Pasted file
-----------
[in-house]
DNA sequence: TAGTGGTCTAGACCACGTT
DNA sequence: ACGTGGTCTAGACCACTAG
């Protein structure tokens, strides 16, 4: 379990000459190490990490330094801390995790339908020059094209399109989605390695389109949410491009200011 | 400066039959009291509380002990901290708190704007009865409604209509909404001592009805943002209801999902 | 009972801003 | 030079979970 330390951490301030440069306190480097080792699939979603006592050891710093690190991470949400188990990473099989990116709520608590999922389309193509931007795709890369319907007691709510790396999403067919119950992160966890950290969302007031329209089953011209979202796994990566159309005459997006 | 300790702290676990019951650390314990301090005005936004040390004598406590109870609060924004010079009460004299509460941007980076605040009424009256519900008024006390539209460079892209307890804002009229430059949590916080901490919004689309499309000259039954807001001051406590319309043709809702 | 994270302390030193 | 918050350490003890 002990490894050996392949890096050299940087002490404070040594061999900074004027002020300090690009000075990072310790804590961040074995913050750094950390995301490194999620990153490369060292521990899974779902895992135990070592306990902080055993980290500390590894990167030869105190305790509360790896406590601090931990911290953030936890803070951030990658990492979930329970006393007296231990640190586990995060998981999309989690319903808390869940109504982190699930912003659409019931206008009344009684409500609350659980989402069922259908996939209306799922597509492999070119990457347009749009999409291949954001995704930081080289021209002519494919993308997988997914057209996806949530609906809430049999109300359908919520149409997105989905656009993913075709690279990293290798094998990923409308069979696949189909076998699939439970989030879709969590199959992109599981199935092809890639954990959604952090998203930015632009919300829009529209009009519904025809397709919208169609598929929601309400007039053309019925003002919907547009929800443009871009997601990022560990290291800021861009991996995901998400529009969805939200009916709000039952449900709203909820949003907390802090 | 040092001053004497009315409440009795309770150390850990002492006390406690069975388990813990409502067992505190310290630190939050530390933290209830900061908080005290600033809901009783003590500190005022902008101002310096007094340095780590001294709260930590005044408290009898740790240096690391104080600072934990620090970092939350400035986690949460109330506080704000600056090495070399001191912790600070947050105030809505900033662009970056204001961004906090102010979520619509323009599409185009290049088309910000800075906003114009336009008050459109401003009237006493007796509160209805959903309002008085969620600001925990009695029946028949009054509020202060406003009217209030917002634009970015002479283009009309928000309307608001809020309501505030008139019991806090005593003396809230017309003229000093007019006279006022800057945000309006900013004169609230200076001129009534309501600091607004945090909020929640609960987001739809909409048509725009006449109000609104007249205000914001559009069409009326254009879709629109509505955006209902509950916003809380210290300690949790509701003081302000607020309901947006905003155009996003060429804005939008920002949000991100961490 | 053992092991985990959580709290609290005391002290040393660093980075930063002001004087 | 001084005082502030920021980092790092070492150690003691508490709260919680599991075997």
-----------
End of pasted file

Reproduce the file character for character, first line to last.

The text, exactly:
[in-house]
DNA sequence: TAGTGGTCTAGACCACGTT
DNA sequence: ACGTGGTCTAGACCACTAG
């Protein structure tokens, strides 16, 4: 379990000459190490990490330094801390995790339908020059094209399109989605390695389109949410491009200011 | 400066039959009291509380002990901290708190704007009865409604209509909404001592009805943002209801999902 | 009972801003 | 030079979970 330390951490301030440069306190480097080792699939979603006592050891710093690190991470949400188990990473099989990116709520608590999922389309193509931007795709890369319907007691709510790396999403067919119950992160966890950290969302007031329209089953011209979202796994990566159309005459997006 | 300790702290676990019951650390314990301090005005936004040390004598406590109870609060924004010079009460004299509460941007980076605040009424009256519900008024006390539209460079892209307890804002009229430059949590916080901490919004689309499309000259039954807001001051406590319309043709809702 | 994270302390030193 | 918050350490003890 002990490894050996392949890096050299940087002490404070040594061999900074004027002020300090690009000075990072310790804590961040074995913050750094950390995301490194999620990153490369060292521990899974779902895992135990070592306990902080055993980290500390590894990167030869105190305790509360790896406590601090931990911290953030936890803070951030990658990492979930329970006393007296231990640190586990995060998981999309989690319903808390869940109504982190699930912003659409019931206008009344009684409500609350659980989402069922259908996939209306799922597509492999070119990457347009749009999409291949954001995704930081080289021209002519494919993308997988997914057209996806949530609906809430049999109300359908919520149409997105989905656009993913075709690279990293290798094998990923409308069979696949189909076998699939439970989030879709969590199959992109599981199935092809890639954990959604952090998203930015632009919300829009529209009009519904025809397709919208169609598929929601309400007039053309019925003002919907547009929800443009871009997601990022560990290291800021861009991996995901998400529009969805939200009916709000039952449900709203909820949003907390802090 | 040092001053004497009315409440009795309770150390850990002492006390406690069975388990813990409502067992505190310290630190939050530390933290209830900061908080005290600033809901009783003590500190005022902008101002310096007094340095780590001294709260930590005044408290009898740790240096690391104080600072934990620090970092939350400035986690949460109330506080704000600056090495070399001191912790600070947050105030809505900033662009970056204001961004906090102010979520619509323009599409185009290049088309910000800075906003114009336009008050459109401003009237006493007796509160209805959903309002008085969620600001925990009695029946028949009054509020202060406003009217209030917002634009970015002479283009009309928000309307608001809020309501505030008139019991806090005593003396809230017309003229000093007019006279006022800057945000309006900013004169609230200076001129009534309501600091607004945090909020929640609960987001739809909409048509725009006449109000609104007249205000914001559009069409009326254009879709629109509505955006209902509950916003809380210290300690949790509701003081302000607020309901947006905003155009996003060429804005939008920002949000991100961490 | 053992092991985990959580709290609290005391002290040393660093980075930063002001004087 | 001084005082502030920021980092790092070492150690003691508490709260919680599991075997």